How The 'Riverdale' Luke Perry Episode Allowed His Co-Stars To Grieve
Spoilers ahead for the Riverdale Season 4 premiere. There's a scene in the Riverdale Season 4 premiere in which the town's teenagers sit around in a circle telling their favorite stories about Fred Andrews, who has just been killed in a hit and run. Some of their anecdotes are sweet, others are sad, but throughout all of them, the grief is palpable — not just because the characters are mourning Fred, but because the show's actors are also mourning Luke Perry, who died unexpectedly in March.
Riverdale's third season was still on the air when Perry suffered a fatal stroke, and other than a dedication to the actor in one of the episodes following his death, showrunner Roberto Aguirre-Sacasa wanted to wait to address his absence in the show until they could do it properly. "When Luke passed, we very quickly made the decision that we weren't going to address it [in Season 3]," he told TVLine earlier this month. "We didn't want to rush it. We didn't want to sandwich it in between all the other plotlines."
The result is a somber Season 4 premiere that functions primarily as a bottle episode commemorating Perry's legacy, which was understandably difficult for the cast to film, given how close they'd grown to the late actor. "After [Perry] passed, his family called and asked if they could have his private memorial at my house, and I was like, 'Absolutely. But why?'" Skeet Ulrich, who plays Jughead's dad FP Jones, told Bustle at New York Comic Con. "And I didn't realize it, but apparently Luke did not like to go many places, but he always wanted to come to my house. And we lived very close together. I'd run into him at the local hardware store more than I would on set."
This made being the one to tell Mary (Molly Ringwald) and Archie (KJ Apa) that Fred had died as hard for Ulrich as it was his character. "I don't think I've ever had that raw of an experience that was filmed before," he said of the scene. "Literally almost impossible to utter lines — unexpectedly, to be honest."
But just as Jughead, Archie, Betty, Veronica, Reggie, and Kevin found some catharsis in sharing their favorite stories about Fred, so did the Riverdale cast with Perry. "I'll never forget one time Luke called me in between Season 1 and Season 2, and he said, 'I really need to talk to you about my character,'" Aguirre-Sacasa recalled, saying he assumed Perry was upset about how his character was being written. "He said, 'You know, I've been thinking about Fred a lot, and I think Fred should have more dirty dishes in the sink.' And I said, 'What do you mean?' And he's like, 'I mean, he's a bachelor. Archie's a bachelor. No one's doing dishes in the house.'"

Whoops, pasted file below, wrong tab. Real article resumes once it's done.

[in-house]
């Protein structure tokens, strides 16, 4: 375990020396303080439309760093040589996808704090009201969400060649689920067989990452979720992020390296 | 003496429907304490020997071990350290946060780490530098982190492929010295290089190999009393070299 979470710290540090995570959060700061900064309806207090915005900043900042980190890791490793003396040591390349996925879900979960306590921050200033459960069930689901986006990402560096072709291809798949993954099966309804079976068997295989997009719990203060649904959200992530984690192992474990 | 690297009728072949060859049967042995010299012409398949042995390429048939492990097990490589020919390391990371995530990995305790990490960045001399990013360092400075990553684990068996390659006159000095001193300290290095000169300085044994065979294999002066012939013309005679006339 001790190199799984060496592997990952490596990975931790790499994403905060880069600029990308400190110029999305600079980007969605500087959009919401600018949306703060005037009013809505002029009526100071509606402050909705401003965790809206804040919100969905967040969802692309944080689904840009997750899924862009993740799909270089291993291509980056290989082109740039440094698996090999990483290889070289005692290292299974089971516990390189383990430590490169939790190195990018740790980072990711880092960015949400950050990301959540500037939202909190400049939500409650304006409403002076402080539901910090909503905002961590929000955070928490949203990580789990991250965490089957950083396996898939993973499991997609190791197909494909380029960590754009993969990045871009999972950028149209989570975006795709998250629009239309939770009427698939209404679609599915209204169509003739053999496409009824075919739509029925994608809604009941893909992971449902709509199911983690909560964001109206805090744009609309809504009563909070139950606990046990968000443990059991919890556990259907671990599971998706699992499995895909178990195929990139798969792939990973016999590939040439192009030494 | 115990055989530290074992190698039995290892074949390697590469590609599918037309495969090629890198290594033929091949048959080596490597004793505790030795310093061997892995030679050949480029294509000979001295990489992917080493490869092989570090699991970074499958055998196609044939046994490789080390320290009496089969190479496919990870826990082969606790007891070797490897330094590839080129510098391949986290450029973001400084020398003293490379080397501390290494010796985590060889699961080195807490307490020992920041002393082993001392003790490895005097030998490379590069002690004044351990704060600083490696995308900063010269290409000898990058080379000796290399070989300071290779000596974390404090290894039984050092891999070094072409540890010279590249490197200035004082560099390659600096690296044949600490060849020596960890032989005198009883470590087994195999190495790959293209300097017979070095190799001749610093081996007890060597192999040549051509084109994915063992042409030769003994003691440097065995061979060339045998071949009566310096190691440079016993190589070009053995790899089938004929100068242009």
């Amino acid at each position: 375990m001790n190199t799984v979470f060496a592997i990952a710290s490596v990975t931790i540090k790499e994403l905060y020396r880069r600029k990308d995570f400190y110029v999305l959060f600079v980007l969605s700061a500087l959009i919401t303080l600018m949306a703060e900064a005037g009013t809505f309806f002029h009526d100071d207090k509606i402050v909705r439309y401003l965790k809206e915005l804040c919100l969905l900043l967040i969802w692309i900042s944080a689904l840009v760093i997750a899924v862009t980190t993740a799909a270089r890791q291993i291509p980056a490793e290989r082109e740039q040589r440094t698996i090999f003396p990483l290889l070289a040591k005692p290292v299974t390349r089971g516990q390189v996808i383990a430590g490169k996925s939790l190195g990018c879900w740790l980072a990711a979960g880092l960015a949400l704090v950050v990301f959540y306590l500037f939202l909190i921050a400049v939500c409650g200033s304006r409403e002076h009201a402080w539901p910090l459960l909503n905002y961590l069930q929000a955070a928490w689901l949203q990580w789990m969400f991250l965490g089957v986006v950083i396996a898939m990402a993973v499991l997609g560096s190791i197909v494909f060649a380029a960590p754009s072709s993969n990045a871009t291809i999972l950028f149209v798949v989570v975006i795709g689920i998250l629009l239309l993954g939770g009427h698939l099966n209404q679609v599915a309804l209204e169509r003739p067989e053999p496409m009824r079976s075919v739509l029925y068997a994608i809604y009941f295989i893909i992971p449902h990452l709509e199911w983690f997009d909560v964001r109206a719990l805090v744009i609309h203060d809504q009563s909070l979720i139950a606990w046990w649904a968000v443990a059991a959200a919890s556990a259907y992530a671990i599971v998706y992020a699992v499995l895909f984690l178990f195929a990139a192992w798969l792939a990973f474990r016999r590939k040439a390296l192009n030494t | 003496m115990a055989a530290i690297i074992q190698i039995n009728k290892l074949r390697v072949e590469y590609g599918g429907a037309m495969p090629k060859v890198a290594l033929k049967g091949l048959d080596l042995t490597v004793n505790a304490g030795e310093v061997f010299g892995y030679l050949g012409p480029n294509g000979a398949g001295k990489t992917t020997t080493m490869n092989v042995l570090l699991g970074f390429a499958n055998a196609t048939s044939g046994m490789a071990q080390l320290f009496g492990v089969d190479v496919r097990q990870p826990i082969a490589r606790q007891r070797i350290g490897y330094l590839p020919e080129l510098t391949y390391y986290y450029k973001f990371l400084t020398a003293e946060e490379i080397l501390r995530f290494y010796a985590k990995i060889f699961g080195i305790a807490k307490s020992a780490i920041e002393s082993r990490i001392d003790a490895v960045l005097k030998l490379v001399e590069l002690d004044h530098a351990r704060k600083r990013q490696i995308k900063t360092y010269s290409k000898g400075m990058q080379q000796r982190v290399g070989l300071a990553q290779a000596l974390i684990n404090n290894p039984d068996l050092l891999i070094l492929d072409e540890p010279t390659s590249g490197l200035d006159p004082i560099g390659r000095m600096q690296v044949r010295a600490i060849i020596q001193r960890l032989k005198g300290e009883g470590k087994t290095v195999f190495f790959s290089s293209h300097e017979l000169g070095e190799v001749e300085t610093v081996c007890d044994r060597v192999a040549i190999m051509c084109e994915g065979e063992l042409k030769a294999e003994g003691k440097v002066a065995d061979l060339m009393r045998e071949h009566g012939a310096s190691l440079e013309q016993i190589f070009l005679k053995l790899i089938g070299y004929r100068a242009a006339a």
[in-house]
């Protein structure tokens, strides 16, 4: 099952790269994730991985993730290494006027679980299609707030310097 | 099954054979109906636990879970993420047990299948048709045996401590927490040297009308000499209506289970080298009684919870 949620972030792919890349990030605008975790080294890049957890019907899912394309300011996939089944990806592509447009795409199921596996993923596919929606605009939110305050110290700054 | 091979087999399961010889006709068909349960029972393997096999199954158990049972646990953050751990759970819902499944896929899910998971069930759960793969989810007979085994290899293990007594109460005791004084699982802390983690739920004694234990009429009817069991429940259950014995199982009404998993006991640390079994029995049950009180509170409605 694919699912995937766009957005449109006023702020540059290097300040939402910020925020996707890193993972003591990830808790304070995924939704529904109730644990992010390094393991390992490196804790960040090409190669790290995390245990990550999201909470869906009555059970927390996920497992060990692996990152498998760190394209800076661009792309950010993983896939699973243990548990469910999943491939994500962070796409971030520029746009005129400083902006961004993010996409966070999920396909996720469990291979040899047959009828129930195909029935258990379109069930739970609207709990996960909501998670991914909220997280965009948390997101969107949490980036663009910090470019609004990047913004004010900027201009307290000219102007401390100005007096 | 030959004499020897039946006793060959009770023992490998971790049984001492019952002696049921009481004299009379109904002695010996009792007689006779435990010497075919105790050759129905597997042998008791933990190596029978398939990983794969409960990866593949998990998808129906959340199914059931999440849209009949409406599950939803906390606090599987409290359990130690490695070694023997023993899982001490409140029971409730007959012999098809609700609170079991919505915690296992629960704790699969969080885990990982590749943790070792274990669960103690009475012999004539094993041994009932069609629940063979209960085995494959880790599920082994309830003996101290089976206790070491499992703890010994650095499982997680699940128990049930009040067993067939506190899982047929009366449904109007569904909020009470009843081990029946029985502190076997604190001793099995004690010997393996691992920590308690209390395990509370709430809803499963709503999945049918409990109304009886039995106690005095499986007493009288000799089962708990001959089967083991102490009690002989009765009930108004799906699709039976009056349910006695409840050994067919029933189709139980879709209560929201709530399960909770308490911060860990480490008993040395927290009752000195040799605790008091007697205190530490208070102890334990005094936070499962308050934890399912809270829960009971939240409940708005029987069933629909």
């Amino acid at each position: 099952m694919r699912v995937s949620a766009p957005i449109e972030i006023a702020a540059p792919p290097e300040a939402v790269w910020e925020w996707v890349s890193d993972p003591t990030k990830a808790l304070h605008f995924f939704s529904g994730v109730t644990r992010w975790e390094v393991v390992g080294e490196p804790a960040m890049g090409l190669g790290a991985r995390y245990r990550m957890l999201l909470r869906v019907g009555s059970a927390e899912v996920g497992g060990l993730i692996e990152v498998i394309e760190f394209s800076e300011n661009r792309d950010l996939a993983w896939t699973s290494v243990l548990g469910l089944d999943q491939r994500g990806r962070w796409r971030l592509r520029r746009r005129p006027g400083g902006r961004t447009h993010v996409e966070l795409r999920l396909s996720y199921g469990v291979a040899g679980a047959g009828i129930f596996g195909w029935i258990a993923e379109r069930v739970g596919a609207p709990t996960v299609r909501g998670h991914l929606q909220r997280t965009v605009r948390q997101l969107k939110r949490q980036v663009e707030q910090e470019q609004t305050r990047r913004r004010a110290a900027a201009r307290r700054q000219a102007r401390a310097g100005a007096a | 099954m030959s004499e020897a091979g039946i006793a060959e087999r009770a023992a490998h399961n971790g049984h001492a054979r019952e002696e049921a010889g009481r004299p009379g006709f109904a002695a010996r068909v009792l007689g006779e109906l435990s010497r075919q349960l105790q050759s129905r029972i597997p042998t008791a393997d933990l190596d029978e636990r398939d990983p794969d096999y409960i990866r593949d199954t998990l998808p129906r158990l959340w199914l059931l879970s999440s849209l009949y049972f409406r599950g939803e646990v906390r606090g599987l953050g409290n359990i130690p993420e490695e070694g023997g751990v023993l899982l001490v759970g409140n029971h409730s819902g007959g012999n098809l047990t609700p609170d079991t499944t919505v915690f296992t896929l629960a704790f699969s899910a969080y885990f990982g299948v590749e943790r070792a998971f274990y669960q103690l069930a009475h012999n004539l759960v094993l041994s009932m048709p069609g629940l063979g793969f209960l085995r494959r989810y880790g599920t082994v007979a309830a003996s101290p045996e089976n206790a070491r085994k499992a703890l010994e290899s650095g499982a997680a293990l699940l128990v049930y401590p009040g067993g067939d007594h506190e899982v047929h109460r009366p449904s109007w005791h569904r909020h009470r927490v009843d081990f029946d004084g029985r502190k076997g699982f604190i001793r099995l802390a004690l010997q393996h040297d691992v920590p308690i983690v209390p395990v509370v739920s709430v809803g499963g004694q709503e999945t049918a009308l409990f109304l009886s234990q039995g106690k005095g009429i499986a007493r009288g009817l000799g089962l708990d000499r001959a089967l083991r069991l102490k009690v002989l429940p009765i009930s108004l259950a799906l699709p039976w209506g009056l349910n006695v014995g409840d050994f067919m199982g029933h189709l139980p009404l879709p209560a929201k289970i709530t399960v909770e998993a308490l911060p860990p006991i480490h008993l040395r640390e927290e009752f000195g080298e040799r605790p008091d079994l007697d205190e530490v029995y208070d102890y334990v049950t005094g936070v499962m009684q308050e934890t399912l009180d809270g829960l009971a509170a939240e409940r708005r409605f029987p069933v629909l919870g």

According to Aguirre-Sacasa, Perry also had strong feelings about the number of flannel shirts Fred owned — he said his character had enough already and didn't need any more. "And then the last thing he said was, 'I want to be hammering more stuff,'" Aguirre-Sacasa added, smiling at the memory. "And it's funny because in the premiere, we flash back to that one scene from Season 1 where he's hammering something."
In addition to Riverdale's regular cast, the Season 4 premiere also features a cameo from Perry's former Beverly Hills, 90210 co-star and longtime friend Shannen Doherty, who Perry had been trying to get on the show for quite some time. She plays a woman with car trouble who Fred stopped to help on his way back to Riverdale — a decision which results in his hit and run. Doherty's character, Aguirre-Sacasa explains, is there "mourning Fred and honoring Fred, but of course because it's Shannen, it becomes about honoring Luke and mourning Luke."
Ultimately, Ringwald said, the whole episode was "just like a raw nerve. I mean, I pretty much cried from beginning to end."
But as emotional as it was to film, the premiere succeeds in what it set out to do: honoring Perry's legacy. "Fred Andrews will always be a part of Riverdale," Archie says during his father's funeral. So will Luke Perry.